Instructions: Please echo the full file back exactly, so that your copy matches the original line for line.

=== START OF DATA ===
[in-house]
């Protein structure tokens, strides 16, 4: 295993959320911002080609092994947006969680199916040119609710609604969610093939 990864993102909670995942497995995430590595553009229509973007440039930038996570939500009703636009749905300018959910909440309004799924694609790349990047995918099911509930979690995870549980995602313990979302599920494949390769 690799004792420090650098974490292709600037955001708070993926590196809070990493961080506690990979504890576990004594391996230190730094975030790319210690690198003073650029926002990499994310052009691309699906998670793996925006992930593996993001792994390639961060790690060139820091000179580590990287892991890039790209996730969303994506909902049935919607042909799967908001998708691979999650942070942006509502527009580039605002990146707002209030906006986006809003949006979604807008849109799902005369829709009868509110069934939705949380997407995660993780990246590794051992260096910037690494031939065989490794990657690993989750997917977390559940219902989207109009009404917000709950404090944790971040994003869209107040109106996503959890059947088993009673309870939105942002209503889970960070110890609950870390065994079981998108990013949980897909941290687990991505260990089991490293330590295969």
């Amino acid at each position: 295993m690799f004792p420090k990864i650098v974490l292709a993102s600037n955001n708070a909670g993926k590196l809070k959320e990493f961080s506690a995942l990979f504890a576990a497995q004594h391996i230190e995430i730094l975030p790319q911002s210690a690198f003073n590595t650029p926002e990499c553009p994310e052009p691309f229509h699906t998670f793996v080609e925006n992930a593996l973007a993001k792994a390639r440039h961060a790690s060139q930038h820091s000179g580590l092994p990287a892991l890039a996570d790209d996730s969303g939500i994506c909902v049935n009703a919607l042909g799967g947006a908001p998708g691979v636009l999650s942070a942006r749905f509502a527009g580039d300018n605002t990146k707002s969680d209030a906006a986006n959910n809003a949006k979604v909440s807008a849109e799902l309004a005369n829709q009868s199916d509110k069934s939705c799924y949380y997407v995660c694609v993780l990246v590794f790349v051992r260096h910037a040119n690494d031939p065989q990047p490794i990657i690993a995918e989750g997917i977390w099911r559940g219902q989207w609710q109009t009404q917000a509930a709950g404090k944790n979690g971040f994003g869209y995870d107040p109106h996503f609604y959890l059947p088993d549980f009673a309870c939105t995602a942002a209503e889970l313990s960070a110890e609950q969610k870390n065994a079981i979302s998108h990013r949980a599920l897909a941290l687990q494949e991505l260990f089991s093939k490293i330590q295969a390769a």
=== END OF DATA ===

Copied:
[in-house]
């Protein structure tokens, strides 16, 4: 295993959320911002080609092994947006969680199916040119609710609604969610093939 990864993102909670995942497995995430590595553009229509973007440039930038996570939500009703636009749905300018959910909440309004799924694609790349990047995918099911509930979690995870549980995602313990979302599920494949390769 690799004792420090650098974490292709600037955001708070993926590196809070990493961080506690990979504890576990004594391996230190730094975030790319210690690198003073650029926002990499994310052009691309699906998670793996925006992930593996993001792994390639961060790690060139820091000179580590990287892991890039790209996730969303994506909902049935919607042909799967908001998708691979999650942070942006509502527009580039605002990146707002209030906006986006809003949006979604807008849109799902005369829709009868509110069934939705949380997407995660993780990246590794051992260096910037690494031939065989490794990657690993989750997917977390559940219902989207109009009404917000709950404090944790971040994003869209107040109106996503959890059947088993009673309870939105942002209503889970960070110890609950870390065994079981998108990013949980897909941290687990991505260990089991490293330590295969």
């Amino acid at each position: 295993m690799f004792p420090k990864i650098v974490l292709a993102s600037n955001n708070a909670g993926k590196l809070k959320e990493f961080s506690a995942l990979f504890a576990a497995q004594h391996i230190e995430i730094l975030p790319q911002s210690a690198f003073n590595t650029p926002e990499c553009p994310e052009p691309f229509h699906t998670f793996v080609e925006n992930a593996l973007a993001k792994a390639r440039h961060a790690s060139q930038h820091s000179g580590l092994p990287a892991l890039a996570d790209d996730s969303g939500i994506c909902v049935n009703a919607l042909g799967g947006a908001p998708g691979v636009l999650s942070a942006r749905f509502a527009g580039d300018n605002t990146k707002s969680d209030a906006a986006n959910n809003a949006k979604v909440s807008a849109e799902l309004a005369n829709q009868s199916d509110k069934s939705c799924y949380y997407v995660c694609v993780l990246v590794f790349v051992r260096h910037a040119n690494d031939p065989q990047p490794i990657i690993a995918e989750g997917i977390w099911r559940g219902q989207w609710q109009t009404q917000a509930a709950g404090k944790n979690g971040f994003g869209y995870d107040p109106h996503f609604y959890l059947p088993d549980f009673a309870c939105t995602a942002a209503e889970l313990s960070a110890e609950q969610k870390n065994a079981i979302s998108h990013r949980a599920l897909a941290l687990q494949e991505l260990f089991s093939k490293i330590q295969a390769a």